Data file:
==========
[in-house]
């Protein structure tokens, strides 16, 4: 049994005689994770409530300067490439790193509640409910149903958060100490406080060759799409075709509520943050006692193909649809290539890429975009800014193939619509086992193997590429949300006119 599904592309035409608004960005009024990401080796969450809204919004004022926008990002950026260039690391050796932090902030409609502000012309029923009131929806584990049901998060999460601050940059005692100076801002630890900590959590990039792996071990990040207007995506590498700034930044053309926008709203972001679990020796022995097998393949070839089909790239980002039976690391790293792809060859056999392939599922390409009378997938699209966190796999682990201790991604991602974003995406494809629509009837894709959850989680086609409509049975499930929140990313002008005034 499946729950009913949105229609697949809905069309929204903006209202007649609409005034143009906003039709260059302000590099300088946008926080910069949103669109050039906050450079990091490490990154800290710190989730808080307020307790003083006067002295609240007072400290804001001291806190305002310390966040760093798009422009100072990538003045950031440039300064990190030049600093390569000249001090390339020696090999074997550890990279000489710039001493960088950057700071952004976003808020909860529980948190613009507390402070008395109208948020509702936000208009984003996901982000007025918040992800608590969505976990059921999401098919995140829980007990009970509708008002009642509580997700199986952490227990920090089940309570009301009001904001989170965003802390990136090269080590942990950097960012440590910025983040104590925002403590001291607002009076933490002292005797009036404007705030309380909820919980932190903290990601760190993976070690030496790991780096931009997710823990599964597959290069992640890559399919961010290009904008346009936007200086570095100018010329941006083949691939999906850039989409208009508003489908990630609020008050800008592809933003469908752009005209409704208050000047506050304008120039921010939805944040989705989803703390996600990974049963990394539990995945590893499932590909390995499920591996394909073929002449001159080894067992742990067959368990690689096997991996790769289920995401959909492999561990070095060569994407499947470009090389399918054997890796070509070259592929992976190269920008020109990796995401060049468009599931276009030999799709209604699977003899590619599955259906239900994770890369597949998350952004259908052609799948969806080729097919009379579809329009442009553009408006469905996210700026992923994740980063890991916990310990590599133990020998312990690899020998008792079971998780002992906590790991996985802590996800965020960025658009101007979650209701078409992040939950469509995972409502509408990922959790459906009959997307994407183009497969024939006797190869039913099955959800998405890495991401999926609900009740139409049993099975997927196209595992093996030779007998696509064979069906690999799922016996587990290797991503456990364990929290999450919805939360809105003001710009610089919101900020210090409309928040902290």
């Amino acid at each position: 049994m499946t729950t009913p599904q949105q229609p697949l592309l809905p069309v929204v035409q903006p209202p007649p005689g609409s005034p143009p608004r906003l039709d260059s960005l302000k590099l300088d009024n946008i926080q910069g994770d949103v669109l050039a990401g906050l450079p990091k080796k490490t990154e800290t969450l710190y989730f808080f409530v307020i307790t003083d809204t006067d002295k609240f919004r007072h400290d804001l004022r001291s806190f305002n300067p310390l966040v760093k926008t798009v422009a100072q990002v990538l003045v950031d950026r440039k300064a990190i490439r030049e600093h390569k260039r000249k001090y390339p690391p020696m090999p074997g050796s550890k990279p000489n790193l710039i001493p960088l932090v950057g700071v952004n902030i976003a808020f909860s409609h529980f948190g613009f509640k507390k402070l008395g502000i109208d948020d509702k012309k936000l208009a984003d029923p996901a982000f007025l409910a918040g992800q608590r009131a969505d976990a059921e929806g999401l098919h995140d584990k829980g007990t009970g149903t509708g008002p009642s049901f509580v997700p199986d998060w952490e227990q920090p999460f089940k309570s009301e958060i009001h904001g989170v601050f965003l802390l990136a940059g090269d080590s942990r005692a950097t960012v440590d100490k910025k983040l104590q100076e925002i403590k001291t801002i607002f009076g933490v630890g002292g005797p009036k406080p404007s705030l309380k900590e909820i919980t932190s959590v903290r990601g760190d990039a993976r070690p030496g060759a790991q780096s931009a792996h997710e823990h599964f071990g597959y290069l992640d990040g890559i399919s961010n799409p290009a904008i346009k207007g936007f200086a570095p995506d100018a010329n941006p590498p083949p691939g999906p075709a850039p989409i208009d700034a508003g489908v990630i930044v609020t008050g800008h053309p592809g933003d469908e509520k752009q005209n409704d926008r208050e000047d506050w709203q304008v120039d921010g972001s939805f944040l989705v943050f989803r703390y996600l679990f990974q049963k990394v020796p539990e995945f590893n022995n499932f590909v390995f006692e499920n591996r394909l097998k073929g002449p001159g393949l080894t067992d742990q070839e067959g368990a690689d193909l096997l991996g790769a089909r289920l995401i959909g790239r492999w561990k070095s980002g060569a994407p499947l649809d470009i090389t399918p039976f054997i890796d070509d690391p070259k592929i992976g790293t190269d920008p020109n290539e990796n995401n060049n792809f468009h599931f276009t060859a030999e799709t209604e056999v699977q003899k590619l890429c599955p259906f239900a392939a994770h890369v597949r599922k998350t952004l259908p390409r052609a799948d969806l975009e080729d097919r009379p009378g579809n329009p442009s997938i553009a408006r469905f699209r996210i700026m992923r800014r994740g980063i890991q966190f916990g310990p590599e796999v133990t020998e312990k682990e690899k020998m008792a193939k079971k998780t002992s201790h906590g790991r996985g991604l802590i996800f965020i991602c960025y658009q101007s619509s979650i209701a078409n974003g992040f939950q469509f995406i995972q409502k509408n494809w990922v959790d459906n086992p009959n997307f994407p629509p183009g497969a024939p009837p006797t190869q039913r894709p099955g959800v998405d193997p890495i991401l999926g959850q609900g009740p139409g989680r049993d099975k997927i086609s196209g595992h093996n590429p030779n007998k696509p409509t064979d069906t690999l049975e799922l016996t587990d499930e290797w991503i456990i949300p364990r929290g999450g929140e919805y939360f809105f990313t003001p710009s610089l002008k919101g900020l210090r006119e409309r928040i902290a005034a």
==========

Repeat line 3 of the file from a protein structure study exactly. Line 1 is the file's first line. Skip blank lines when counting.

């Amino acid at each position: 049994m499946t729950t009913p599904q949105q229609p697949l592309l809905p069309v929204v035409q903006p209202p007649p005689g609409s005034p143009p608004r906003l039709d260059s960005l302000k590099l300088d009024n946008i926080q910069g994770d949103v669109l050039a990401g906050l450079p990091k080796k490490t990154e800290t969450l710190y989730f808080f409530v307020i307790t003083d809204t006067d002295k609240f919004r007072h400290d804001l004022r001291s806190f305002n300067p310390l966040v760093k926008t798009v422009a100072q990002v990538l003045v950031d950026r440039k300064a990190i490439r030049e600093h390569k260039r000249k001090y390339p690391p020696m090999p074997g050796s550890k990279p000489n790193l710039i001493p960088l932090v950057g700071v952004n902030i976003a808020f909860s409609h529980f948190g613009f509640k507390k402070l008395g502000i109208d948020d509702k012309k936000l208009a984003d029923p996901a982000f007025l409910a918040g992800q608590r009131a969505d976990a059921e929806g999401l098919h995140d584990k829980g007990t009970g149903t509708g008002p009642s049901f509580v997700p199986d998060w952490e227990q920090p999460f089940k309570s009301e958060i009001h904001g989170v601050f965003l802390l990136a940059g090269d080590s942990r005692a950097t960012v440590d100490k910025k983040l104590q100076e925002i403590k001291t801002i607002f009076g933490v630890g002292g005797p009036k406080p404007s705030l309380k900590e909820i919980t932190s959590v903290r990601g760190d990039a993976r070690p030496g060759a790991q780096s931009a792996h997710e823990h599964f071990g597959y290069l992640d990040g890559i399919s961010n799409p290009a904008i346009k207007g936007f200086a570095p995506d100018a010329n941006p590498p083949p691939g999906p075709a850039p989409i208009d700034a508003g489908v990630i930044v609020t008050g800008h053309p592809g933003d469908e509520k752009q005209n409704d926008r208050e000047d506050w709203q304008v120039d921010g972001s939805f944040l989705v943050f989803r703390y996600l679990f990974q049963k990394v020796p539990e995945f590893n022995n499932f590909v390995f006692e499920n591996r394909l097998k073929g002449p001159g393949l080894t067992d742990q070839e067959g368990a690689d193909l096997l991996g790769a089909r289920l995401i959909g790239r492999w561990k070095s980002g060569a994407p499947l649809d470009i090389t399918p039976f054997i890796d070509d690391p070259k592929i992976g790293t190269d920008p020109n290539e990796n995401n060049n792809f468009h599931f276009t060859a030999e799709t209604e056999v699977q003899k590619l890429c599955p259906f239900a392939a994770h890369v597949r599922k998350t952004l259908p390409r052609a799948d969806l975009e080729d097919r009379p009378g579809n329009p442009s997938i553009a408006r469905f699209r996210i700026m992923r800014r994740g980063i890991q966190f916990g310990p590599e796999v133990t020998e312990k682990e690899k020998m008792a193939k079971k998780t002992s201790h906590g790991r996985g991604l802590i996800f965020i991602c960025y658009q101007s619509s979650i209701a078409n974003g992040f939950q469509f995406i995972q409502k509408n494809w990922v959790d459906n086992p009959n997307f994407p629509p183009g497969a024939p009837p006797t190869q039913r894709p099955g959800v998405d193997p890495i991401l999926g959850q609900g009740p139409g989680r049993d099975k997927i086609s196209g595992h093996n590429p030779n007998k696509p409509t064979d069906t690999l049975e799922l016996t587990d499930e290797w991503i456990i949300p364990r929290g999450g929140e919805y939360f809105f990313t003001p710009s610089l002008k919101g900020l210090r006119e409309r928040i902290a005034a």